I have an embedded device connecting to a server (on AWS Application ELB if that matters). Both the server and the client are instructed to close the connection after one request. I noticed that the client took a long time to close the connection even after receiving back the HTTP response from the server. I know it uses a low-powered network with high latency but I still wanted to check if there was something else going on, so I took a tcp dump from both sides.

The screenshot shows the trace from client side. Concentrating at the connection close sequence:

  • At packet 13 the client sends an empty FIN packet. There is high network latency so it doesn't get immediately the response back but a retransmission instead (packet 14).
  • The client sends another FIN (packet 15) with incremented seq (!!!).
  • It happens again at packet 17 with further incremented seq (!!!).

If I understand correctly the TCP state machine this is not a valid behavior. If packet 15 and 17 were retransmissions, they should have been sent with the same exact numbers. In fact, the server never acknowledges the incremented seq numbers.

Client packet dump wireshark

If necessary I can provide also a screenshot of the dump from server side, but it just shows the same packets in a different order, there is no packet loss.

Note: packet 16 shows relative seq num = 1 but the absolute raw value is correct and the same as packet 14.

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    – Zac67
    Mar 21 at 12:43

2 Answers 2


As far as I can tell, this is normal behavior. Yes, seq numbers do increment after initiating a FIN.

See the following question for details: https://networkengineering.stackexchange.com/a/47132

And here is the original RFC in case the above link ever breaks in the future: https://www.rfc-editor.org/rfc/rfc793#section-3.5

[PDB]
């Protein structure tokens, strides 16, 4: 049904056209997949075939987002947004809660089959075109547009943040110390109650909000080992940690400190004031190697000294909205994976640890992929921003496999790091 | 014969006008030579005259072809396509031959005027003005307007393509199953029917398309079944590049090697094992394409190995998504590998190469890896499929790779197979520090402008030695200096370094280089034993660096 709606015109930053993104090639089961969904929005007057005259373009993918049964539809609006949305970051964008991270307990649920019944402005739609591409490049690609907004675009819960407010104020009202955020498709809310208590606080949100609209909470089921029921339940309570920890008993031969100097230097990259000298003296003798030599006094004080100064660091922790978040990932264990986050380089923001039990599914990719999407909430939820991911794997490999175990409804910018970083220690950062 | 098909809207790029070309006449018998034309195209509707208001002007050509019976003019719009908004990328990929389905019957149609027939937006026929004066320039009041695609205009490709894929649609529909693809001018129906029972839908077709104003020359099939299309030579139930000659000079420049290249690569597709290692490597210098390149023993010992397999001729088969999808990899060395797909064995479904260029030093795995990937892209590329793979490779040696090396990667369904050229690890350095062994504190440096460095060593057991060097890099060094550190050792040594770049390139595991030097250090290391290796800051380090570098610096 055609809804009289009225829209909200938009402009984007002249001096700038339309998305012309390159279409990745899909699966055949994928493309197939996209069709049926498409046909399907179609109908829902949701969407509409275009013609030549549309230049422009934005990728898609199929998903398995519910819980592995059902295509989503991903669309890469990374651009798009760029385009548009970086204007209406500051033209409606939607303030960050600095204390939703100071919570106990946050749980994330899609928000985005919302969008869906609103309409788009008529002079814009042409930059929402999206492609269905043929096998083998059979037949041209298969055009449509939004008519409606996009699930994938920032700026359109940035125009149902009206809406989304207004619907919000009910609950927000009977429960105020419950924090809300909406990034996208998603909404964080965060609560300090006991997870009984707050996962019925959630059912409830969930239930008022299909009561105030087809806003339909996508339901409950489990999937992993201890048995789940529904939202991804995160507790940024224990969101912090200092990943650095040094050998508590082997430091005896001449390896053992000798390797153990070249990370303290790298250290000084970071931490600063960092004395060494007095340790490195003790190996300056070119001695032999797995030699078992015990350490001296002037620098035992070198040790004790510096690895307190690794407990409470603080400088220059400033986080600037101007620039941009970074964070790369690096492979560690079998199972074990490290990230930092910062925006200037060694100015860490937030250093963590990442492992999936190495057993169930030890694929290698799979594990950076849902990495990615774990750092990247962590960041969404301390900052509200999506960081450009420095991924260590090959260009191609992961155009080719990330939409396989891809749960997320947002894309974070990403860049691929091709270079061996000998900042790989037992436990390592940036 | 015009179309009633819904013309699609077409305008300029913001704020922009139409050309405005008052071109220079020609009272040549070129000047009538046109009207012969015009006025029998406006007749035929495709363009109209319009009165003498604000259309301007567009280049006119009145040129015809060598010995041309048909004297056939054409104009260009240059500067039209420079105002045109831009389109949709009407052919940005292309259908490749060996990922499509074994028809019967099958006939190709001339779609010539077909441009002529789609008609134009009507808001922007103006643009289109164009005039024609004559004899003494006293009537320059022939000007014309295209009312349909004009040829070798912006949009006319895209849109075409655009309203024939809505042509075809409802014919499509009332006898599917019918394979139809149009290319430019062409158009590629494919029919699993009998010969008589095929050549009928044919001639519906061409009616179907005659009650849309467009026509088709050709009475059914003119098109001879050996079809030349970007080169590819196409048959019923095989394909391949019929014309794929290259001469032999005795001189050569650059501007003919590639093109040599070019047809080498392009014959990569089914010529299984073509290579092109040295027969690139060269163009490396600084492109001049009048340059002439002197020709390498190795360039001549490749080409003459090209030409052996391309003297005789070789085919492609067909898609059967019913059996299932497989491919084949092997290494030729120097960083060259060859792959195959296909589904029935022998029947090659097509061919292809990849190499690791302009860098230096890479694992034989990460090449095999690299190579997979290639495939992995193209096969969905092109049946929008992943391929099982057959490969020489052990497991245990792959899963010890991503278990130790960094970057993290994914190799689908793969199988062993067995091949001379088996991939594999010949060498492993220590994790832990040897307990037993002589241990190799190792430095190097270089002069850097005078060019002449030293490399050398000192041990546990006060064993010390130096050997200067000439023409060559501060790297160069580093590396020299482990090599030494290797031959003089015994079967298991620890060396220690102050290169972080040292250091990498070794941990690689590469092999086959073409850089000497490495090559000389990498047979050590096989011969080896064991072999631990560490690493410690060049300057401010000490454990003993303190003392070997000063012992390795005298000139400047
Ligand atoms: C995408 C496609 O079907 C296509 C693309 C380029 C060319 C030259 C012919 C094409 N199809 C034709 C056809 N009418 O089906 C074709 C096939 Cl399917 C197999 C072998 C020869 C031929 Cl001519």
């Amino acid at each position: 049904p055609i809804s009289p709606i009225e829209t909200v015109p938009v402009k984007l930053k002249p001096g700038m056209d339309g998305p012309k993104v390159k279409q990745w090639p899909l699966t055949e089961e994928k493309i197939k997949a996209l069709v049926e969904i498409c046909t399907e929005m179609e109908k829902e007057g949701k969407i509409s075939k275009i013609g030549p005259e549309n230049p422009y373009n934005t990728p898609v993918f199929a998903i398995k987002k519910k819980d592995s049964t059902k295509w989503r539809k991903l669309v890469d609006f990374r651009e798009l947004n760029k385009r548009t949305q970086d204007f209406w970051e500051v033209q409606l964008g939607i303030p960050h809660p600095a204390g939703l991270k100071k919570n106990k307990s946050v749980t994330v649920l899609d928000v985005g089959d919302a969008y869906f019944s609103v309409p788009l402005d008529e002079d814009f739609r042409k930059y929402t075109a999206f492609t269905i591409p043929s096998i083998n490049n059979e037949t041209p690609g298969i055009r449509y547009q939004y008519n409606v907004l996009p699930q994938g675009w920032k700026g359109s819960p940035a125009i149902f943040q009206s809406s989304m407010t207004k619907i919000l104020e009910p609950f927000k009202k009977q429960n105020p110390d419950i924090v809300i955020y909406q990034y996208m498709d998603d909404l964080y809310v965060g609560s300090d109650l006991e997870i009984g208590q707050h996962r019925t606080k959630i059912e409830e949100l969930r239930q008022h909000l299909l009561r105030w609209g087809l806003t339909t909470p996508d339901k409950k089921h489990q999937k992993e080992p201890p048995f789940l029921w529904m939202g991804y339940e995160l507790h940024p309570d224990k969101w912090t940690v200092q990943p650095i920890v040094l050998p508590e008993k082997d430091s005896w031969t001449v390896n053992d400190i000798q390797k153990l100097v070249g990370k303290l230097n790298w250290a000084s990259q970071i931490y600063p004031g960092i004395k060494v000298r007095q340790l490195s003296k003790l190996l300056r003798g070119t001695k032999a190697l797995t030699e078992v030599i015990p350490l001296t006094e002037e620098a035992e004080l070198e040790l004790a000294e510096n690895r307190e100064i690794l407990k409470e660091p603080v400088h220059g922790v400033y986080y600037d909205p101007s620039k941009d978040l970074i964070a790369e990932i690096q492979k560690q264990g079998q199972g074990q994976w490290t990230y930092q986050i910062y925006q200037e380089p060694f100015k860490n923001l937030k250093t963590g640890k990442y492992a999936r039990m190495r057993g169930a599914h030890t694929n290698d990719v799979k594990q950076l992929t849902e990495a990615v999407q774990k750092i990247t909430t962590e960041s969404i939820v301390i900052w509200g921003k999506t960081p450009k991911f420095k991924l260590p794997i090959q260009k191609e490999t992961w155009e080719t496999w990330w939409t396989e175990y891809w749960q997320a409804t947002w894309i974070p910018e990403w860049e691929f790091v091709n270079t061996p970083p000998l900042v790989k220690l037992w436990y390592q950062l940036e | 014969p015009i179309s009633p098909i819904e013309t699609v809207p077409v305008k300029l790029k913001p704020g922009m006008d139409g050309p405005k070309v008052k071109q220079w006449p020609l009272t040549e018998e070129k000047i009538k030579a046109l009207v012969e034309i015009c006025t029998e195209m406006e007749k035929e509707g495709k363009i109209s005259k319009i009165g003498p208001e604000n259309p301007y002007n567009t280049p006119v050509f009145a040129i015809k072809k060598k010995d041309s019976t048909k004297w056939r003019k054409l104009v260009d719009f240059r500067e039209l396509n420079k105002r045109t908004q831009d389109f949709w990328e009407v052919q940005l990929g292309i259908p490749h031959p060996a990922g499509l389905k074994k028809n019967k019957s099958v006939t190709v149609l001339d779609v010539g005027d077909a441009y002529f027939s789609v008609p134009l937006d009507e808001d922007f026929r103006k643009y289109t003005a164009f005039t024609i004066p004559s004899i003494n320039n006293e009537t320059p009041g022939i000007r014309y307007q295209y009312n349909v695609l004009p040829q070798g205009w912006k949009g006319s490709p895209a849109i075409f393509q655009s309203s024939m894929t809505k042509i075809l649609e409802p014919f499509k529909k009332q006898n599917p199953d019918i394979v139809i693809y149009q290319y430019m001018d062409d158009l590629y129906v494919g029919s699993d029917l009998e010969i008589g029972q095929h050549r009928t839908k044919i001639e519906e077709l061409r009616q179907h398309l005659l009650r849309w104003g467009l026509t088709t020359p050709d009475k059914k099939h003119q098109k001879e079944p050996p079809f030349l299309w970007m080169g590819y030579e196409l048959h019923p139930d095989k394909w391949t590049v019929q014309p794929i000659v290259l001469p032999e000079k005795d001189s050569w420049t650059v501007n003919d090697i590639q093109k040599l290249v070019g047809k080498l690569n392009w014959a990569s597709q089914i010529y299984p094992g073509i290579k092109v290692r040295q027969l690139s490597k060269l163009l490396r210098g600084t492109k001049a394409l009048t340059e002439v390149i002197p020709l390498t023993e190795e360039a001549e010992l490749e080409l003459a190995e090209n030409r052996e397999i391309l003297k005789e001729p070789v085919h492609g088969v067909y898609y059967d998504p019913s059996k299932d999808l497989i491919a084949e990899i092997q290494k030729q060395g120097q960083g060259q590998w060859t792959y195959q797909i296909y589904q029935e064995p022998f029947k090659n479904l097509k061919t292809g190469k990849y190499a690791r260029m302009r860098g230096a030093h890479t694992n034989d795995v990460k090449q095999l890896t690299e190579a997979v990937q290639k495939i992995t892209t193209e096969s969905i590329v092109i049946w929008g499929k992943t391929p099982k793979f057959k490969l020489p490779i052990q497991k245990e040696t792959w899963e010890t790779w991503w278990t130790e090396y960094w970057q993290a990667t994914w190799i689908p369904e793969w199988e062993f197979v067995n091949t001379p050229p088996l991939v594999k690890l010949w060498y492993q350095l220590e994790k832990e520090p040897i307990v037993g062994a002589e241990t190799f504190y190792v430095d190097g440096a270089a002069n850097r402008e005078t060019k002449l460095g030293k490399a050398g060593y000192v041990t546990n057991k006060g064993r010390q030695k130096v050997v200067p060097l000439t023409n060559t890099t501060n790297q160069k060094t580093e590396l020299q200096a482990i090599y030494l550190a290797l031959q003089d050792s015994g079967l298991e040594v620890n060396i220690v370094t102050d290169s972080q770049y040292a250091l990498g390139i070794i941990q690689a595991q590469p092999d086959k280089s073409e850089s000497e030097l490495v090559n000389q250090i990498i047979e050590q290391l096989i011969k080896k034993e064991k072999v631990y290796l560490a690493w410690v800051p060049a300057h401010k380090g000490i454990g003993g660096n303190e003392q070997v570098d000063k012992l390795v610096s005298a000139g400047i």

As @user3629081 indicated, Sequence Number value increases after every FIN (and also after every SYN) - excluding the cases of TCP retransmissions. This results directly from the definitions of these control flags in https://datatracker.ietf.org/doc/html/rfc793#page-79 (GLOSSARY):


A control bit (finis) occupying one sequence number, which indicates that the sender will send no more data or control occupying sequence space.


A control bit in the incoming segment, occupying one sequence number, used at the initiation of a connection, to indicate where the sequence numbering will start.

Your case (as well as normal connection termination, as described in https://www.rfc-editor.org/rfc/rfc793#section-3.5) is a direct consequence of the definitions quoted above. Namely, TCP segments 15, 17 are not TCP retransmissions (since 15 is just a another TCP.FIN segment and 17 is TCP.DUP-ACK) and therefore after these frames the Sequence Number is being increased. On the other hand, TCP segment 14 is a TCP retransmission (of 11), and therefore it has the same Sequence Number as 11.

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